The LVEDC Interview: Becky Bradley

By LVEDC Staff on July 15, 2014

Editor’s Note: It’s been nearly a year since Becky Bradley was named executive director of the Lehigh Valley Planning Commission, an agency that plays a significant role in shaping the Lehigh Valley’s future as it relates to land development, zoning, housing and the environment. Bradley’s administration has tackled many matters, including an update of the long-range transportation plan and the creation of a new energy element to the region’s comprehensive plan. Bradley is no stranger to Lehigh Valley. She served for eight years as the director of planning and codes for the City of Easton. A member of the executive committee of the Lehigh Valley Land Recycling Initiative, Bradley earned a bachelor of science degree in Historic Preservation from Southeast Missouri State University and holds a Master of City Planning degree from the University of Pennsylvania.

LVEDC: You’ve just compiled a beefy report on housing. How has the real estate market changed in Lehigh Valley over the past 5 years …. 10 years… 20 years?

Becky Bradley: A number of important changes have occurred really over the last decade. First, we saw a 10% increase in the number of people migrating into the Lehigh Valley. Over 6,800 new people moved in from New Jersey, and 4,300 from New York. Non-family households increased from 28% to 32% and the average household size declined to 2.5 persons per household. Single-family detached housing accounts for roughly 65% of our total housing stock and for the first time since 1960 the average size of a home declined from a high of 2,300 square feet in 2000 to 2,135 square feet in 2010.  What this is telling us is that people are chosing to “right size” when making housing choices. The market is also ripe, for apartments and townhouses, which is exactly the types of development that we are seeing now. In 2013 alone 52% of proposed lots in the region were for apartments, while only 12% were for single-family detached housing. Also, the average density for new construction increased from 1.8 units per acre in 2005 to 2.8 units per acre last year.  I expect this trend to continue particularly as land values in the region have not fallen substantially, lending has changed and our demographics require housing for seniors and young people. This housing information also, indicates that the resale market is solid for existing housing units and that our three urban markets will continue to revitalize.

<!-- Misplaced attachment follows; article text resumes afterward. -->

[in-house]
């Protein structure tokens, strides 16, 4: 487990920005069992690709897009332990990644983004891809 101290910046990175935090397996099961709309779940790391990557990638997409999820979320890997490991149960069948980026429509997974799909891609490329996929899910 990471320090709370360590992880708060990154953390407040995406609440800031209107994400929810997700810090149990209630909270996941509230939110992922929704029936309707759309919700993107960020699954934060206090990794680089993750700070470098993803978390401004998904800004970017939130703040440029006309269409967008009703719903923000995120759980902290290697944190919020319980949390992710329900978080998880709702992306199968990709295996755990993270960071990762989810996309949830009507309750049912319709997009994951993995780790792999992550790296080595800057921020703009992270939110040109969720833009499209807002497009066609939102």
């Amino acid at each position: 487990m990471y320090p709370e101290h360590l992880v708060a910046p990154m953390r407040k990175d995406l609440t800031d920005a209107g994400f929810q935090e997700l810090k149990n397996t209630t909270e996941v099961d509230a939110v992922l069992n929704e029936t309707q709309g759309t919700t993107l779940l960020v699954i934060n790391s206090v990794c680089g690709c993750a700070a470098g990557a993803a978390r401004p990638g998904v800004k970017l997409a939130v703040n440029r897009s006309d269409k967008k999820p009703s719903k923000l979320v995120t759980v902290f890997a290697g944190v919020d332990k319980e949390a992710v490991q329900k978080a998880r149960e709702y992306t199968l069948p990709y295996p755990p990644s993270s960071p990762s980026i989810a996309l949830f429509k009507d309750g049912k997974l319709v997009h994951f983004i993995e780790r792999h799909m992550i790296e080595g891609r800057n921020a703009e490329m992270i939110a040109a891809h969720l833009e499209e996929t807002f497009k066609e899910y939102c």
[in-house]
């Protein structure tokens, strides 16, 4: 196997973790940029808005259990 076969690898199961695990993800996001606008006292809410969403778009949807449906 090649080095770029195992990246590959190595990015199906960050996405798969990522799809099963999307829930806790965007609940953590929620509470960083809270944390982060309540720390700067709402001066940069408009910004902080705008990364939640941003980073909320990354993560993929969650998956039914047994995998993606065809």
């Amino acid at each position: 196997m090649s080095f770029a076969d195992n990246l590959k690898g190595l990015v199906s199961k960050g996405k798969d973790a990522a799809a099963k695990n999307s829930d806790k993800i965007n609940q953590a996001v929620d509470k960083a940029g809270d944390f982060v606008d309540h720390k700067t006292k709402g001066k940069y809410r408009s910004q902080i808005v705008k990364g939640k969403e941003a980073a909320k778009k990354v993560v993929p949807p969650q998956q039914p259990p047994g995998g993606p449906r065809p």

A new pattern has emerged since 2012 with commercial development. Industrial buildings have surpassed all other types of commercial construction in the Lehigh Valley and accounted for over 5,103,197 square feet in 2013. Total non-residential construction was 7,418,048 square feet indicating the strength of the industrial market. Commercial development is generally happening where we have adequate infrastructure to support it and 3,750,000 square feet of the commercial development was in the City of Bethlehem and 1,323,172 square feet in Allentown, where commercial development proposals in the suburbs lagged behind the cities significantly last year.   2014 mid-year industrial development is stronger in the townships than it was in 2013 and this trend is expected to continue especially with projects like FedEx Ground.